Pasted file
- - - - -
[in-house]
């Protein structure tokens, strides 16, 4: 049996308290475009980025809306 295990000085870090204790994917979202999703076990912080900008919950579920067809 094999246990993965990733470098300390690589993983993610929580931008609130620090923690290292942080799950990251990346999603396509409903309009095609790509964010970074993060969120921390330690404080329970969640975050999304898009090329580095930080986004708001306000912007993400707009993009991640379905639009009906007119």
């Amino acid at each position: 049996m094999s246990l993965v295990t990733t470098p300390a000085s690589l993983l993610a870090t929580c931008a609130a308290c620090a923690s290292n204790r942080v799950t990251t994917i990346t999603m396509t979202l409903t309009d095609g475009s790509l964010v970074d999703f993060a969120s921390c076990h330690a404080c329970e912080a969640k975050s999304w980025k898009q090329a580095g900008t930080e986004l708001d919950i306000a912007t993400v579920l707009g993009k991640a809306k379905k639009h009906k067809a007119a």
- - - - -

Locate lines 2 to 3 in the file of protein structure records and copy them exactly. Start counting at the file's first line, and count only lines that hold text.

């Protein structure tokens, strides 16, 4: 049996308290475009980025809306 295990000085870090204790994917979202999703076990912080900008919950579920067809 094999246990993965990733470098300390690589993983993610929580931008609130620090923690290292942080799950990251990346999603396509409903309009095609790509964010970074993060969120921390330690404080329970969640975050999304898009090329580095930080986004708001306000912007993400707009993009991640379905639009009906007119």
């Amino acid at each position: 049996m094999s246990l993965v295990t990733t470098p300390a000085s690589l993983l993610a870090t929580c931008a609130a308290c620090a923690s290292n204790r942080v799950t990251t994917i990346t999603m396509t979202l409903t309009d095609g475009s790509l964010v970074d999703f993060a969120s921390c076990h330690a404080c329970e912080a969640k975050s999304w980025k898009q090329a580095g900008t930080e986004l708001d919950i306000a912007t993400v579920l707009g993009k991640a809306k379905k639009h009906k067809a007119a």